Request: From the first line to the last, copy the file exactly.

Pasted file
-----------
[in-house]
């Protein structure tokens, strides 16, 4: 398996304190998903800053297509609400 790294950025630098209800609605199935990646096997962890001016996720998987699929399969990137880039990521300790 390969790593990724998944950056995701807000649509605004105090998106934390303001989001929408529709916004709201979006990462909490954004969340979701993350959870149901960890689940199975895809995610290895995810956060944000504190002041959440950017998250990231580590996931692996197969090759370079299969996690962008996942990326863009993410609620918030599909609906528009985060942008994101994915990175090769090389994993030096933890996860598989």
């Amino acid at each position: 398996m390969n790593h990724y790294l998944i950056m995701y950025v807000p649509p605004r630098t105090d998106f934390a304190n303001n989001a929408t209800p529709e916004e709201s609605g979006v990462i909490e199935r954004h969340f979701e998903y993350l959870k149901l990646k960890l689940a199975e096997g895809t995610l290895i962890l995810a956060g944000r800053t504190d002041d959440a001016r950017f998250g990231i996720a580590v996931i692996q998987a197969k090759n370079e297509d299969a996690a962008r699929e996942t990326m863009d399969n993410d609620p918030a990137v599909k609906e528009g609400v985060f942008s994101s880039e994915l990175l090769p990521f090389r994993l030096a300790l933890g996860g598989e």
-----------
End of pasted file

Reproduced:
[in-house]
């Protein structure tokens, strides 16, 4: 398996304190998903800053297509609400 790294950025630098209800609605199935990646096997962890001016996720998987699929399969990137880039990521300790 390969790593990724998944950056995701807000649509605004105090998106934390303001989001929408529709916004709201979006990462909490954004969340979701993350959870149901960890689940199975895809995610290895995810956060944000504190002041959440950017998250990231580590996931692996197969090759370079299969996690962008996942990326863009993410609620918030599909609906528009985060942008994101994915990175090769090389994993030096933890996860598989």
């Amino acid at each position: 398996m390969n790593h990724y790294l998944i950056m995701y950025v807000p649509p605004r630098t105090d998106f934390a304190n303001n989001a929408t209800p529709e916004e709201s609605g979006v990462i909490e199935r954004h969340f979701e998903y993350l959870k149901l990646k960890l689940a199975e096997g895809t995610l290895i962890l995810a956060g944000r800053t504190d002041d959440a001016r950017f998250g990231i996720a580590v996931i692996q998987a197969k090759n370079e297509d299969a996690a962008r699929e996942t990326m863009d399969n993410d609620p918030a990137v599909k609906e528009g609400v985060f942008s994101s880039e994915l990175l090769p990521f090389r994993l030096a300790l933890g996860g598989e």